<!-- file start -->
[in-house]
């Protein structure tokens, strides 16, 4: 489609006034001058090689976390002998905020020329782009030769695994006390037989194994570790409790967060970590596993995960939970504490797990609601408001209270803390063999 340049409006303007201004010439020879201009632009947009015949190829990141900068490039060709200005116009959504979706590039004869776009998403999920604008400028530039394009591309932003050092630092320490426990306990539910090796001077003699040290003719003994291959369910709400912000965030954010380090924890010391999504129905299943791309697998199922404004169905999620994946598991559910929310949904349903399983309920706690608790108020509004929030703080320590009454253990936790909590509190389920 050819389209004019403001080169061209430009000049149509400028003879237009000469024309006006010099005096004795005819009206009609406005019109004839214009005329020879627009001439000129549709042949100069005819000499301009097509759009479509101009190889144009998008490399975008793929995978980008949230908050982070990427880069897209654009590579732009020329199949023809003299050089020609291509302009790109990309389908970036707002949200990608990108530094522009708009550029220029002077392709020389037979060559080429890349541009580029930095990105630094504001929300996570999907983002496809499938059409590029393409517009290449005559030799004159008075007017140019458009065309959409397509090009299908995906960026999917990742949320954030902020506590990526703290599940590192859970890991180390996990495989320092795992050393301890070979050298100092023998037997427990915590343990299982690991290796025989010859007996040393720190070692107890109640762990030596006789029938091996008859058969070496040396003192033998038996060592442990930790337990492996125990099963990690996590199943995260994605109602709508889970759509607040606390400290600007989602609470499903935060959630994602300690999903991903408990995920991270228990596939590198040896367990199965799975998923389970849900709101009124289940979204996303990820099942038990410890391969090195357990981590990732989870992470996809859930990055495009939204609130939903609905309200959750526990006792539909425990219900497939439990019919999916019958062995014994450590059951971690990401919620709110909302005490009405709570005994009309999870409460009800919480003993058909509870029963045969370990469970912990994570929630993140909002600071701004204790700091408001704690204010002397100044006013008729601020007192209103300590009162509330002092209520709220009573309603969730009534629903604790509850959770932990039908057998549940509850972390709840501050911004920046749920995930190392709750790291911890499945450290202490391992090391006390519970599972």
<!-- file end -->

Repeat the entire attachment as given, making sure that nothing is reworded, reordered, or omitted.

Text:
[in-house]
């Protein structure tokens, strides 16, 4: 489609006034001058090689976390002998905020020329782009030769695994006390037989194994570790409790967060970590596993995960939970504490797990609601408001209270803390063999 340049409006303007201004010439020879201009632009947009015949190829990141900068490039060709200005116009959504979706590039004869776009998403999920604008400028530039394009591309932003050092630092320490426990306990539910090796001077003699040290003719003994291959369910709400912000965030954010380090924890010391999504129905299943791309697998199922404004169905999620994946598991559910929310949904349903399983309920706690608790108020509004929030703080320590009454253990936790909590509190389920 050819389209004019403001080169061209430009000049149509400028003879237009000469024309006006010099005096004795005819009206009609406005019109004839214009005329020879627009001439000129549709042949100069005819000499301009097509759009479509101009190889144009998008490399975008793929995978980008949230908050982070990427880069897209654009590579732009020329199949023809003299050089020609291509302009790109990309389908970036707002949200990608990108530094522009708009550029220029002077392709020389037979060559080429890349541009580029930095990105630094504001929300996570999907983002496809499938059409590029393409517009290449005559030799004159008075007017140019458009065309959409397509090009299908995906960026999917990742949320954030902020506590990526703290599940590192859970890991180390996990495989320092795992050393301890070979050298100092023998037997427990915590343990299982690991290796025989010859007996040393720190070692107890109640762990030596006789029938091996008859058969070496040396003192033998038996060592442990930790337990492996125990099963990690996590199943995260994605109602709508889970759509607040606390400290600007989602609470499903935060959630994602300690999903991903408990995920991270228990596939590198040896367990199965799975998923389970849900709101009124289940979204996303990820099942038990410890391969090195357990981590990732989870992470996809859930990055495009939204609130939903609905309200959750526990006792539909425990219900497939439990019919999916019958062995014994450590059951971690990401919620709110909302005490009405709570005994009309999870409460009800919480003993058909509870029963045969370990469970912990994570929630993140909002600071701004204790700091408001704690204010002397100044006013008729601020007192209103300590009162509330002092209520709220009573309603969730009534629903604790509850959770932990039908057998549940509850972390709840501050911004920046749920995930190392709750790291911890499945450290202490391992090391006390519970599972």